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Who knows if the money's helped?

There's scant evidence to show for training grants. Karen Thornton reports

Poor monitoring and evaluation make it difficult to say if a pound;50 million-a-year scheme supporting in-service training for teachers has made any impact on children's learning.

Auditors say the evidence is at best patchy on whether grants for education, support and training (GEST) and its successor, the better schools fund (BSF), have improved teaching and learning in Welsh schools.

Meanwhile, new Assembly government statistics show that council spending overall on education has increased - but not by as much as for other local services, such as social services.

Both GEST and the BSF were established to help raise standards in schools.

The targeted grants are paid to councils by the Assembly government to help them develop new and innovative initiatives to improve teaching and attainment.

But in a report published this week, the Wales Audit Office found that GEST was taken for granted by councils and had supported the same range and type of activities for years.

The BSF, which replaced GEST in 2004-5, is a better scheme with more consultation, better planning, new guidelines, and a clearer focus on the Assembly government's strategic priorities, say auditors.

But both schools, local education authorities and the government could do more to evaluate whether the fund - expected to near pound;50m in 2005-6 - is making a difference, says auditor general Jeremy Colman.

Assembly officials are, for example, tracking the number of participants receiving training in a particular area - but not always following up how this training affects standards.

Meanwhile, some BSF-funded activities, such as education for sustainable development, have yet to be evaluated by inspection agency Estyn.

Meanwhile, new statistics show overall council spending on education rose to pound;2,011m in 2004-5. But other council services have been getting bigger increases in their budgets.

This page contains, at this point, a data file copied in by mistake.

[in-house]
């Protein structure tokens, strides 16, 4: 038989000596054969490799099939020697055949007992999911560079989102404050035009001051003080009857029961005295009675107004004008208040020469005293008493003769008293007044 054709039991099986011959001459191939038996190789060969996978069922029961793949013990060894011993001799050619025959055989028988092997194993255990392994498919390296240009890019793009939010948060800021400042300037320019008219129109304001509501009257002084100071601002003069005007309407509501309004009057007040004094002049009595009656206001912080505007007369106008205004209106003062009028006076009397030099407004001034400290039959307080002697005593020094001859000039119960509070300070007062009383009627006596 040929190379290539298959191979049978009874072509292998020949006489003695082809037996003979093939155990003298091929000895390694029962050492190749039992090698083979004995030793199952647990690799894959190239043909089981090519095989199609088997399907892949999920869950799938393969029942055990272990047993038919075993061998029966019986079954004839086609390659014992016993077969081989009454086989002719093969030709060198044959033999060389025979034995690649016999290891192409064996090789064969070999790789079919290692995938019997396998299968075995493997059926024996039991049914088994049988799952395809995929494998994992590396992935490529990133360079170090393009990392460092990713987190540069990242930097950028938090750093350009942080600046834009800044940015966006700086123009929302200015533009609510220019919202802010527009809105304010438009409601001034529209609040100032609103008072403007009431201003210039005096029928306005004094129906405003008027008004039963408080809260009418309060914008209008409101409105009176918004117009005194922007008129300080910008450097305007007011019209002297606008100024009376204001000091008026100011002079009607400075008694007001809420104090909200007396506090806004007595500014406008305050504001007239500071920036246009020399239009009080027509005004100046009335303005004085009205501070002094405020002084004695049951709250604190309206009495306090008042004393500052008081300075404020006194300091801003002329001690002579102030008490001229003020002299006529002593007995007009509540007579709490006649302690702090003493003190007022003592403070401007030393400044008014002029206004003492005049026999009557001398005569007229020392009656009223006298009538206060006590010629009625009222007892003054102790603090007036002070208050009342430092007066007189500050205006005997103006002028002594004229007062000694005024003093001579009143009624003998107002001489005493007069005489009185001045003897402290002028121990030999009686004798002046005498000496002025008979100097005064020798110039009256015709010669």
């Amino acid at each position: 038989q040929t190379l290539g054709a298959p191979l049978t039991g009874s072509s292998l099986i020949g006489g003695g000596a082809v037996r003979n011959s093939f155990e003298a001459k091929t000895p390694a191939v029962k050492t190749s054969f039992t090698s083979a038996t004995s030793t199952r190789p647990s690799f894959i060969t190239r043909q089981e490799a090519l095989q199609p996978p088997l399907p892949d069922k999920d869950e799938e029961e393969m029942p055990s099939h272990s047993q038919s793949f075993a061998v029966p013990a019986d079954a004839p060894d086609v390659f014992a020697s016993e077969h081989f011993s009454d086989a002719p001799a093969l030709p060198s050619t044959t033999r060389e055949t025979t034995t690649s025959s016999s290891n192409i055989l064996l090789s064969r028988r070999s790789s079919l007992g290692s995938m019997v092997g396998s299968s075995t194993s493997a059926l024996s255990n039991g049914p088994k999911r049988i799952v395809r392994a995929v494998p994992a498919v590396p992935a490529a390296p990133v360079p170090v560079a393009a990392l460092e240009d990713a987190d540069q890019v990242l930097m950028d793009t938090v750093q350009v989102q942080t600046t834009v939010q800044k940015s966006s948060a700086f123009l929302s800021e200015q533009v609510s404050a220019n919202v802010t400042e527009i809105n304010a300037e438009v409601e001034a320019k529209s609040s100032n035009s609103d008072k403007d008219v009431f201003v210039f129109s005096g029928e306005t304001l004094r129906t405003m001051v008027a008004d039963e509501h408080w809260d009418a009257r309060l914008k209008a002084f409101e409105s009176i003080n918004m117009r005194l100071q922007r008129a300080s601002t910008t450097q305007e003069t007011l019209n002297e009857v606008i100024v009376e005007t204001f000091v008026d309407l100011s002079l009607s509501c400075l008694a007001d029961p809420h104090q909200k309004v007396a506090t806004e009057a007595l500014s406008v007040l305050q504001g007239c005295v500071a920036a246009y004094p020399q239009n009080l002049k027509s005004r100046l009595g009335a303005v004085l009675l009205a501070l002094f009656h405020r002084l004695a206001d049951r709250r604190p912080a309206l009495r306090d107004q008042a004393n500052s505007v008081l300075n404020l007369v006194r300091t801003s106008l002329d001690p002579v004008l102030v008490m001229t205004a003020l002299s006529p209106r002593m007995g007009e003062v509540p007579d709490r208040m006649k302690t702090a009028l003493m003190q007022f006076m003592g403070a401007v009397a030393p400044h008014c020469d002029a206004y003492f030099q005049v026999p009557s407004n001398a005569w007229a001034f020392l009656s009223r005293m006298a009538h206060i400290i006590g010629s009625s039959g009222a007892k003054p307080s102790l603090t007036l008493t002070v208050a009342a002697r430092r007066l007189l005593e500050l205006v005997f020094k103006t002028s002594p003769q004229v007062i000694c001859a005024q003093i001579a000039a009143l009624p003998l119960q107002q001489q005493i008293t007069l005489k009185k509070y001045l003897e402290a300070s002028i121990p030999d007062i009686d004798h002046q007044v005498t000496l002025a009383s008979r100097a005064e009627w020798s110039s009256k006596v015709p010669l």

For example, spending on personal social services rose 8.3 per cent in 2004-5, and total council spending rose 11 per cent - but education by only 4.7 per cent.

Education has lost out to social services for the past three years. The sector remains the single largest-spending area for Wales's 22 councils, accounting for 34.8 per cent of total expenditure.

But education's share of the cake has declined, from 37 per cent in 2002-3.

The fall reflects declining pupil numbers across Wales, according to Chris Llewelyn, head of lifelong learning at the Welsh Local Government Association.

He said: "Some authorities spend more on education than they are allocated by the Assembly government, some less. But overall Welsh councils spent pound;22m more than they were allocated last year."

But Geraint Davies, secretary of teachers' union the NASUWT, said he was concerned about the "unofficial squeeze" on education spending.

"The Assembly government needs to ensure all monies earmarked for education are properly spent on schools and pupils."

And Brian Rowlands, secretary of the Association for School and College Leaders Cymru, questionned how schools can be expected to deliver all the government's initiatives plus workforce remodelling with a declining share of council budgets.

He added: "We are very concerned that council spending details show education suffered once again compared with other services.

"The evidence from around Wales for 2006-7 is no better, with pessimistic forecasts for further budget restrictions."


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